***** The abstract to my upcoming lecture at the 6th International Deleuze Studies Conference “The territory in-between” (Lisboa Portugal, July 8-10 2013). Info: http://deleuze2013.fc.ul.pt
Keywords: symbolic algebra, time, space, metaphysics, semiotics, articulation, glossematics, diagrammatics
“Le fondement c’est donc ce qui nous donnera ou ne nous ne donnera pas le droit.”
(Gilles Deleuze, Qu’est-ce que fonder?)
Departing from the central rôle played by what Deleuze calls ‘quantitability’ in Difference and Repetition (1968), this paper will explore the perspective on a symbolically algebraic understanding of logics. The guiding – yet abstract ! – analogy will be how we can conceive of logical ‘territoriality’ in a similar way as symbolic algebra has come to conceive of the ‘territoriality’ of the real numbers (the famously infinite and continuous “number line”). Such conceived symbolical territoriality, I will suggest to call ‘limitudinality’.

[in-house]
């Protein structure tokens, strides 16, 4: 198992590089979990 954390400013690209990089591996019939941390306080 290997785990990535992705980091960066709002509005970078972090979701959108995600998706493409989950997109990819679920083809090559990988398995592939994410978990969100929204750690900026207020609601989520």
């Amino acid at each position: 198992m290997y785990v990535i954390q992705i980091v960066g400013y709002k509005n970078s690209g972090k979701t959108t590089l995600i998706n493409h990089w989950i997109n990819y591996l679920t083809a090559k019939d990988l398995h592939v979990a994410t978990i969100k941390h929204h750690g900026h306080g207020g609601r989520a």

Since antiquity, limits have been considered as the form of magnitudes. This understanding is assailed by the symbolic procedure of determining limits that arose in the 19th century (the so-called Dedekind Cut), and which operates by encoding one infinity with another infinity. The abstractness of this procedure unfolds as an empirical ground, I will argue, once we conceive of the relationality of a multitude of such encodings among each other. Such an empirical ground constitutes a kind of logical territoriality where quantization as an ability (Deleuzes’ ‘quantitability’) precedes quantification. Limits, then, are no longer best conceived as the form of magnitudes, where forms are to be determined ideally while magnitudes are taken as givens (Aristotle’s Naturalism), nor in purely formalistic terms as an operation which cannot itself be considered (Hilbert), but as the symbolically indexable formality of magnitude’s negativity. Such an infinitized negativity becomes analyzable (differentially) once we consider logical quantification as derived and dependent upon an ability to ‘quantize’ (rather than as axiomatically constituted). The paper will demonstrate how such a perspective leaves us with an inversion from where we started out: not the forms are to be determined ideally, and the magnitudes empirically, but the other way around. It is along these terms that the paper will present a reading of Deleuze’s transcendental empiricism which can be related to Hjelmslev’s ‘glossematics’ as well as to Peirce’s ‘diagrammatics’.